The generous hospitality we have encountered in United States is very open and proactive if not to say shallow at times. Warmshowers. org thrives on this attitude, a sort of embracing, talkative and curious form of hospitality we started to love.

In our little alpine country on the other side of the Atlantic, such hospitality is seldom found. But compared to the United States it seems to take us a little more time to warm up to people but when we do, the connection might run deeper. To say this does not imply any form of judgement.

The world is made more interesting by different rules in different places.We only used warmshowers.org in San Francisco and Los Angeles.

In San Francisco we landed in a warehouse-turned-shared flat full of twentysomethings leading very different lifestyles. The breadth of insights into the living conditions in San Francisco beyond the hype we gathered through this was very enriching. In Los Angeles, we met two of the most hospitable people we had ever met in this already hospitable country.

Devon and Jess opened their crowded and very small flat as well as their hearts to us. They surprised us with a healthy dose of irony about the unwieldy and gritty metropolis they live in but managed to convey its sparkle as well.Another amazing thing about the internet is the way it opened up paths and routes for us, two guys from the other side of the world with little knowledge of the region.

GPS tracks and route descriptions on velodirt. com, bikepacking. net and various bikepacking blogs enabled us to take on routes we would have never dared to otherwise.

We are still incredibly thankful for a blog post of some guys Condor Ride which brought us to one of the most amazing landscapes we had seen throughout our trip, the geological wonderland of the Carrizo Plains National Monument.We would not have had these experiences without the internet. Still, however precious the internet is as a source of information and way of getting in touch with like-minded strangers, it als has its drawbacks.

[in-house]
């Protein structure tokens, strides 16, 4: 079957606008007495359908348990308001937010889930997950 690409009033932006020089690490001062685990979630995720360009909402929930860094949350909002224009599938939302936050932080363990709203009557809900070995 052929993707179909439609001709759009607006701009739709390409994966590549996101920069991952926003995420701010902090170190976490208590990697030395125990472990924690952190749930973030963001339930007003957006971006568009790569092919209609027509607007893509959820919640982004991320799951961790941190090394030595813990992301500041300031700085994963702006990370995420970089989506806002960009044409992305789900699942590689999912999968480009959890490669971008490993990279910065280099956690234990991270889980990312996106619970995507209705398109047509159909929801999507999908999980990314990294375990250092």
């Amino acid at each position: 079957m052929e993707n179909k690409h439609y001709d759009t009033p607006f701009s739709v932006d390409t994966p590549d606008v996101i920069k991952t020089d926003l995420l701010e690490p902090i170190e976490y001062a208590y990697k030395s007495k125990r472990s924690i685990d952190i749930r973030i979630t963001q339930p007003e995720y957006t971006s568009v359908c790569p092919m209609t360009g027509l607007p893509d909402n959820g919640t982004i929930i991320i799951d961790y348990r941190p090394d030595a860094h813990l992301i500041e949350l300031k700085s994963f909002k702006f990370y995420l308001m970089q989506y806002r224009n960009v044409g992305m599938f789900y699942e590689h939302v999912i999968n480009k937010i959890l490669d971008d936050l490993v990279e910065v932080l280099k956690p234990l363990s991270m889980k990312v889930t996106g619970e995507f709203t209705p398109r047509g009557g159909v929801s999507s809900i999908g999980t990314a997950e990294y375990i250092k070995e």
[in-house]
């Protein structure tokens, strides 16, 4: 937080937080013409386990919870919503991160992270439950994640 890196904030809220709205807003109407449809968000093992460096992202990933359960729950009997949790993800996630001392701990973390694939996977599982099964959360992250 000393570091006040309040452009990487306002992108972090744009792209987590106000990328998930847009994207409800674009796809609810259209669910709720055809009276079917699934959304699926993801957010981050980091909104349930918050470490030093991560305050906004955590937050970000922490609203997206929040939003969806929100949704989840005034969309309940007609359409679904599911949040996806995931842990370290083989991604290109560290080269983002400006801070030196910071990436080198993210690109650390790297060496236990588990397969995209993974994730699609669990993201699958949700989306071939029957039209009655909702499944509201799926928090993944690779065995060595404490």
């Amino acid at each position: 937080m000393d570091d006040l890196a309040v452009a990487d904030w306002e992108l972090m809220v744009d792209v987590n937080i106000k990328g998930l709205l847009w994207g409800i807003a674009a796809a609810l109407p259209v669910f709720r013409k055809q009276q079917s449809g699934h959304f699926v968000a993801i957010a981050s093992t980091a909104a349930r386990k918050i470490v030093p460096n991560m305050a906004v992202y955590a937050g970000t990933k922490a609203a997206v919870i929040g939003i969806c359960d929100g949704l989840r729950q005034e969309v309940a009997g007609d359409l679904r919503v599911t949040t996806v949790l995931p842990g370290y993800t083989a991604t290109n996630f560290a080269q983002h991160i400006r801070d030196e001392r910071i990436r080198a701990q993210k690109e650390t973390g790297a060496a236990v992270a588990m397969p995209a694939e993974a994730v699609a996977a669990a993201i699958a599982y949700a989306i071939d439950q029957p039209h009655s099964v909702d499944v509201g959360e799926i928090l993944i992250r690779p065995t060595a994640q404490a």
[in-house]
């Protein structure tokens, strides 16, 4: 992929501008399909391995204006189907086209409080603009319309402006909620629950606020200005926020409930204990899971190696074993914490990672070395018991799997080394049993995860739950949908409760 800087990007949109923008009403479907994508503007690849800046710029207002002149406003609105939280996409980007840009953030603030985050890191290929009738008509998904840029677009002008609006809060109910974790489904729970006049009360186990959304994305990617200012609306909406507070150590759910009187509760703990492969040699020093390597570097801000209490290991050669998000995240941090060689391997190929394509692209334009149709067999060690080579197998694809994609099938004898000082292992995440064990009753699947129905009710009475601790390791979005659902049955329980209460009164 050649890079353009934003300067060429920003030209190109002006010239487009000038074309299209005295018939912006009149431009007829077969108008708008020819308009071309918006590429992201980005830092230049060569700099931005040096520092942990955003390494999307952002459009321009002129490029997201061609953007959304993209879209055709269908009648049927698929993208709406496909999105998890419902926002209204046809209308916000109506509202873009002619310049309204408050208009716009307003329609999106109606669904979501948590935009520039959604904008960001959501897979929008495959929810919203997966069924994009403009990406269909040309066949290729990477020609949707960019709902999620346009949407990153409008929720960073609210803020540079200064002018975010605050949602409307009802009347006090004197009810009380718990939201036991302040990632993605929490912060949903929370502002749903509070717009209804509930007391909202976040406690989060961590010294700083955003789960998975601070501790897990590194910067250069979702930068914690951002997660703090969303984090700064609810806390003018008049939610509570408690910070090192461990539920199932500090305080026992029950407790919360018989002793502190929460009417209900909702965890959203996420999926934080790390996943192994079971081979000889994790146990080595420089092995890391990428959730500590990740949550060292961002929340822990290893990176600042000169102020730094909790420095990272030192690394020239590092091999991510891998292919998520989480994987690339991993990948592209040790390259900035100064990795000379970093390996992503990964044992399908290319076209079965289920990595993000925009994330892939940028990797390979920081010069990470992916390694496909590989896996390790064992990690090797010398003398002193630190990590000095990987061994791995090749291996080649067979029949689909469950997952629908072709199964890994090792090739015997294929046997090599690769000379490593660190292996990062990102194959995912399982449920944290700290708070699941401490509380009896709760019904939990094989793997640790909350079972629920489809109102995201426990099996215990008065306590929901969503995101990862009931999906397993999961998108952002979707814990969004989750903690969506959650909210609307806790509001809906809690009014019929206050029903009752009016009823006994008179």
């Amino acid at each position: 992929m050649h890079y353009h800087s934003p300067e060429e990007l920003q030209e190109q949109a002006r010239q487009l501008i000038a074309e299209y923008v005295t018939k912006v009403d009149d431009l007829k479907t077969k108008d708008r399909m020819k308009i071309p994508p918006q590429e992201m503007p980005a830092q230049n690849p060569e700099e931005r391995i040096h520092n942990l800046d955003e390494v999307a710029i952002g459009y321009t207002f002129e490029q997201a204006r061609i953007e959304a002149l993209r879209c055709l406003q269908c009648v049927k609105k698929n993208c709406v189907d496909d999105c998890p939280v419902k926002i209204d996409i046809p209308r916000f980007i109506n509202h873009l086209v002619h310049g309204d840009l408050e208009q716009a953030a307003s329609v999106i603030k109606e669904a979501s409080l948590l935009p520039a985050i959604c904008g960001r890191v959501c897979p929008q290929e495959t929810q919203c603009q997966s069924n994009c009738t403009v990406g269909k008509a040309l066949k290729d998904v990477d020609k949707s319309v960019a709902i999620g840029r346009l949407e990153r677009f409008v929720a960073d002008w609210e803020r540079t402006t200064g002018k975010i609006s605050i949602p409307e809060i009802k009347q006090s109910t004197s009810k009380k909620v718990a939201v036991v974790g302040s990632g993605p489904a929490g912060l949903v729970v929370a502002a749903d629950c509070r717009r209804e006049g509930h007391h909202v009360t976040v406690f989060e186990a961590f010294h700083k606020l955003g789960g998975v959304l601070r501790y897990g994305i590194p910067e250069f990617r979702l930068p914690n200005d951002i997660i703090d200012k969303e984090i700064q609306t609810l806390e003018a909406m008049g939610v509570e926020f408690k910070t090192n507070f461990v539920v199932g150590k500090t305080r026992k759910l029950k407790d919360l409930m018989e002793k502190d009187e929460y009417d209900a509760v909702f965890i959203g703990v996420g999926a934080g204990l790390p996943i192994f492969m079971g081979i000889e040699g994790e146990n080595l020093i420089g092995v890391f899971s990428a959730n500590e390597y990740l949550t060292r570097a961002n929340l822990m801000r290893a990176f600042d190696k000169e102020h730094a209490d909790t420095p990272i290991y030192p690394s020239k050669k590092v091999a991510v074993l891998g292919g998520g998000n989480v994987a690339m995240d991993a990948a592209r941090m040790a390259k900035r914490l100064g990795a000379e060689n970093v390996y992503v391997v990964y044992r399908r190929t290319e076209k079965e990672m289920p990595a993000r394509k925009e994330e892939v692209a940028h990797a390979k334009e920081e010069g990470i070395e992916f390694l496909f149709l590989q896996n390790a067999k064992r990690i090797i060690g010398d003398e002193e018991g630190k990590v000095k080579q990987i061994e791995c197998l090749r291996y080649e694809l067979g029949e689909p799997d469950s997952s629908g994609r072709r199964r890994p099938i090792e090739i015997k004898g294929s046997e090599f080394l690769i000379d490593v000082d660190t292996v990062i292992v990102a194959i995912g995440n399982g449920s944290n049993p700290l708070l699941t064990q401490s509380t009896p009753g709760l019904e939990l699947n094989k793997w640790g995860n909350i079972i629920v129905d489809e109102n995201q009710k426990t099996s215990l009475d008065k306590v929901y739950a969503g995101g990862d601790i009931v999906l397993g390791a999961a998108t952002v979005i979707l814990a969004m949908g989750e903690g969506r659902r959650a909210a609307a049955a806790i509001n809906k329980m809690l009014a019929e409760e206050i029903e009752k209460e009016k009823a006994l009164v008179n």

One of them we coined the WiFi Stalldrang (a german word for the desire of cattle to return to their stable). We noticed it both, a clear sign that we definitely belong to a generation that has deeply incorporated the internet into its life, for good or bad. The whirlpool of news, emails, facebook messages, blog updates and other facets of our digital existence can develop a suck that is not be underestimated.

The Wifi Stalldrang is its consequence. It has dire consequences. Quiet talks in beautiful cafs may be superimposed by digital fantasy worlds.

Foreign landscapes may be crossed by jumping from hotspot to hotspot. Many things are lost this way.But a journey containing long stretches without access to the internet offers the chance to reflect on this.

Mindfully, we are perfectly capable of facing up to the hyperactive drumrolls of the digital world. The world, the soil, the stars, the rain will always still be there tomorrow, even if we have not checked our emails today.This story appeared first in Bikepackers Magazine on June 3, 2015